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Ann Oncol. 1995 Dec;6(10):1019-24.

Vincristine, doxorubicin, cyclophosphamide, prednisone and etoposide (VACPE) in high-grade non-Hodgkin's lymphoma--a multicenter phase II study.

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Medical Clinic III, Hematology/Oncology, J.W. Goethe University, Frankfurt, Germany.



Patients with high-grade non-Hodgkin's lymphoma (NHL) can potentially be cured by intensive chemotherapy. However, many patients still die of their disease, which underscores the need to define patient groups with different long-term prognoses and for more effective and possibly risk-adapted treatment approaches.


In this phase II study we investigated the feasibility and efficacy of a polychemotherapy consisting of 2 mg vincristine (V) on day 1, 25 mg/m2 doxorubicin (A) days 1-3, 800 mg cyclophosphamide (C) day 1, 60 mg/m2 prednisone (P) days 1-7 and 120 mg/m2 etoposide (E) days 1-3. This cycle (VACPE) was repeated on day 22 for up to 5 cycles in stages I-III and 6 cycles in stage IV, respectively, followed by consolidating radiotherapy in 38/73 patients. A total of 75 patients with high-grade NHLs according to the Kiel classification were eligible, and 73 patients are evaluable for response. The predominant histological subtypes were centroblastic, pleomorphic T-cell and large-cell anaplastic lymphomas, 60% of the patients presented with stage III/IV, 55% with a poor performance status (ECOG > or = 2), 53% with B symptoms and 60% with a LDH level >200 U/l.


57/73 patients achieved CR (78%), and the overall response rate (CR-PR) was 95%. The median observation time is 40 months (10+-74+). The 1-, 3- and 5-year overall survivals for the entire VACPE group were 79%, 64% and 61%, respectively. Forty-one patients are in ongoing CR with a continuous complete remission rate (CCR) of 67%. Fourteen of the 16 patients who relapsed (88%) did so within the first 24 months. The predicted 1-, 3- and 5-year DFS for those patients who achieved CR is 83%, 67% and 67%, respectively. The early mortality was 3/73 (4.1%). In patients with reduced performance status the overall survival (OS) (ECOG > or = 2) was significantly reduced, with a predicted 1-, 3- and 5-year survival of 62%, 49% and 49% versus 100%, 84% and 77% in patients with favorable performance status, respectively (p = 0.001). The predicted overall survival in stages III/IV is worse than in early stages with a 1-, 3- and 5-year probability of 73%, 52% and 52% versus 90%, 86% and 78%, respectively (p = 0.02). Comparison of patient groups with cumulative risk factors shows a significant decrease in overall survival. Especially in patients with 0-2 risk factors versus those presenting with >2 risk factors, there is a significantly better 3- and 5-year survival (p = 0.002). In contrast to overall survival, there were no differences between the listed risk groups concerning the disease-free survival of complete responders.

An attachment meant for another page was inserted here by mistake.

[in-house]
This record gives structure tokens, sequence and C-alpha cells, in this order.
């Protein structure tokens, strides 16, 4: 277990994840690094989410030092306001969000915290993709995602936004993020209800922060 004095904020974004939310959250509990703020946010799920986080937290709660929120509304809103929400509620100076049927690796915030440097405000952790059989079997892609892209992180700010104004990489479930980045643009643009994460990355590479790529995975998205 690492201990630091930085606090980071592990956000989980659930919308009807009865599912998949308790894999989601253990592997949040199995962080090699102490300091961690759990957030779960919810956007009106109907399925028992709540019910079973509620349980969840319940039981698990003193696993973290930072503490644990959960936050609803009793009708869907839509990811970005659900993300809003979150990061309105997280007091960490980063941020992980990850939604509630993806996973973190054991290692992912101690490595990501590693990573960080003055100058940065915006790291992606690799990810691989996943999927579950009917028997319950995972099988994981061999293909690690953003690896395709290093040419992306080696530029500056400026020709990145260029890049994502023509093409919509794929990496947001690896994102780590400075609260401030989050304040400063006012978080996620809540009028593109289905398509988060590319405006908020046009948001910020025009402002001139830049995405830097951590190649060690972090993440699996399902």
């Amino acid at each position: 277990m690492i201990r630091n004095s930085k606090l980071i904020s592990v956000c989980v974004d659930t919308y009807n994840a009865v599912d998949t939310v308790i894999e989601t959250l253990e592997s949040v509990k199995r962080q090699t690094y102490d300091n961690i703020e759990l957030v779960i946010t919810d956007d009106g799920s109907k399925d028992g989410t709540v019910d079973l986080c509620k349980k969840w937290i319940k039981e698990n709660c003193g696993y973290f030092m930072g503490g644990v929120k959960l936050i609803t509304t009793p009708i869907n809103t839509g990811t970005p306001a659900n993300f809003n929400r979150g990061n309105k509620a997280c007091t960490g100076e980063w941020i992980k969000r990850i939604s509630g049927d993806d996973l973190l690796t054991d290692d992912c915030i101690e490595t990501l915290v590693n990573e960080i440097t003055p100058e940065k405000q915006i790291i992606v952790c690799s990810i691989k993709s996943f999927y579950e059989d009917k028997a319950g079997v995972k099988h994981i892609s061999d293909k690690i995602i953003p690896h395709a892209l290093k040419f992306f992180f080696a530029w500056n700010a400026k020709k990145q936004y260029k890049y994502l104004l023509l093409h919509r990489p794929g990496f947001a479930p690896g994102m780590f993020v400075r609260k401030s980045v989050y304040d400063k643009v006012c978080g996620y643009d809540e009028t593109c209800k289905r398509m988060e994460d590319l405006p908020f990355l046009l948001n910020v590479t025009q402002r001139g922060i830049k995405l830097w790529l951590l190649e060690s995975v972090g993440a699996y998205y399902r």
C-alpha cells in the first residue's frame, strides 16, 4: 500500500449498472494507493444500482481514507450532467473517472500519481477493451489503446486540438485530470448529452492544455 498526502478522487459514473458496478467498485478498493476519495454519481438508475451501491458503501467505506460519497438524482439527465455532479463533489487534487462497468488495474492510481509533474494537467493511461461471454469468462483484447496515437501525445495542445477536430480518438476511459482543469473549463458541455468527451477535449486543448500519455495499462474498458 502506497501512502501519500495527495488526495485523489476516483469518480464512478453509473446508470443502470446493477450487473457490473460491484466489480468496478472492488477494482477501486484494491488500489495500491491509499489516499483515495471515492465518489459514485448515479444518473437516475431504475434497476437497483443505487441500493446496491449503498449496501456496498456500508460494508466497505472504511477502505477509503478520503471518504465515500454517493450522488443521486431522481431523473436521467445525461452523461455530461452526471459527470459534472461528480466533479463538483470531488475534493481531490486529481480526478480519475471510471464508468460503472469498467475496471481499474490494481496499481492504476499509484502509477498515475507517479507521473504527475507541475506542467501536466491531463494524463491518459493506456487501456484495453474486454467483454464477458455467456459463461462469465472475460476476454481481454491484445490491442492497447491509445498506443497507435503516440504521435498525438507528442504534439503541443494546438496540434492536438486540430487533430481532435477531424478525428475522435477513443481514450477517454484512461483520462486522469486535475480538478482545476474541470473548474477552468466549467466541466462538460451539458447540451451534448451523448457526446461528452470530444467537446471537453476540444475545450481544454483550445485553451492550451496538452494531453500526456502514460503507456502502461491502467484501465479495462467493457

In conclusion, the VACPE regime is feasible and effective in high-grade NHLs and may also be administered on an outpatient basis. Despite encouraging data, however, a prospective randomized trial is warranted to define a possible superiority to standard CHOP. However, this regimen may be the basis for further randomized and risk adapted innovative approaches for high-grade NHLs.

[Indexed for MEDLINE]

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